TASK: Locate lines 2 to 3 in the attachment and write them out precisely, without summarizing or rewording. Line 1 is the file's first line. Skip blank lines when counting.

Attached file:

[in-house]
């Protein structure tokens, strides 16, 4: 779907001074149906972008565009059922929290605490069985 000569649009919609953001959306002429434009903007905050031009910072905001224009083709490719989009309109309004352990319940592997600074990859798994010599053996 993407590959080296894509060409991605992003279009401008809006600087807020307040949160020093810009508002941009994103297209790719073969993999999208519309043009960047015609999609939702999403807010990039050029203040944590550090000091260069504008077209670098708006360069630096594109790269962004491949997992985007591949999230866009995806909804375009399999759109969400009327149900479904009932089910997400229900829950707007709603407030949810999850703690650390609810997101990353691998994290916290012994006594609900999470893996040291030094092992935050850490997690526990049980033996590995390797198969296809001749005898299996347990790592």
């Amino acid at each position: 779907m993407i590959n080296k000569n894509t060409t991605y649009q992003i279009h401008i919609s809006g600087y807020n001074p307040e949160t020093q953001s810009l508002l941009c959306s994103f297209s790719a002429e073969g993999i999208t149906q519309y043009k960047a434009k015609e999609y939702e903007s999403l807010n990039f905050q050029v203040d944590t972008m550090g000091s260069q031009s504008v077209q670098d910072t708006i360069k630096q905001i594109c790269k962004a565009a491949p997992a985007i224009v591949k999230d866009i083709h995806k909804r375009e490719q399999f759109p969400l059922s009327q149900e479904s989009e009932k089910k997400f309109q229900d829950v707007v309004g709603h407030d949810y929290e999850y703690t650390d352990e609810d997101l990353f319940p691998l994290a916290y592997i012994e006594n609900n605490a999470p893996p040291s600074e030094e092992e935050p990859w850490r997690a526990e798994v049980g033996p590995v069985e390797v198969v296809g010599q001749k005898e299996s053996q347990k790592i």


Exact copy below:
């Protein structure tokens, strides 16, 4: 779907001074149906972008565009059922929290605490069985 000569649009919609953001959306002429434009903007905050031009910072905001224009083709490719989009309109309004352990319940592997600074990859798994010599053996 993407590959080296894509060409991605992003279009401008809006600087807020307040949160020093810009508002941009994103297209790719073969993999999208519309043009960047015609999609939702999403807010990039050029203040944590550090000091260069504008077209670098708006360069630096594109790269962004491949997992985007591949999230866009995806909804375009399999759109969400009327149900479904009932089910997400229900829950707007709603407030949810999850703690650390609810997101990353691998994290916290012994006594609900999470893996040291030094092992935050850490997690526990049980033996590995390797198969296809001749005898299996347990790592």
């Amino acid at each position: 779907m993407i590959n080296k000569n894509t060409t991605y649009q992003i279009h401008i919609s809006g600087y807020n001074p307040e949160t020093q953001s810009l508002l941009c959306s994103f297209s790719a002429e073969g993999i999208t149906q519309y043009k960047a434009k015609e999609y939702e903007s999403l807010n990039f905050q050029v203040d944590t972008m550090g000091s260069q031009s504008v077209q670098d910072t708006i360069k630096q905001i594109c790269k962004a565009a491949p997992a985007i224009v591949k999230d866009i083709h995806k909804r375009e490719q399999f759109p969400l059922s009327q149900e479904s989009e009932k089910k997400f309109q229900d829950v707007v309004g709603h407030d949810y929290e999850y703690t650390d352990e609810d997101l990353f319940p691998l994290a916290y592997i012994e006594n609900n605490a999470p893996p040291s600074e030094e092992e935050p990859w850490r997690a526990e798994v049980g033996p590995v069985e390797v198969v296809g010599q001749k005898e299996s053996q347990k790592i």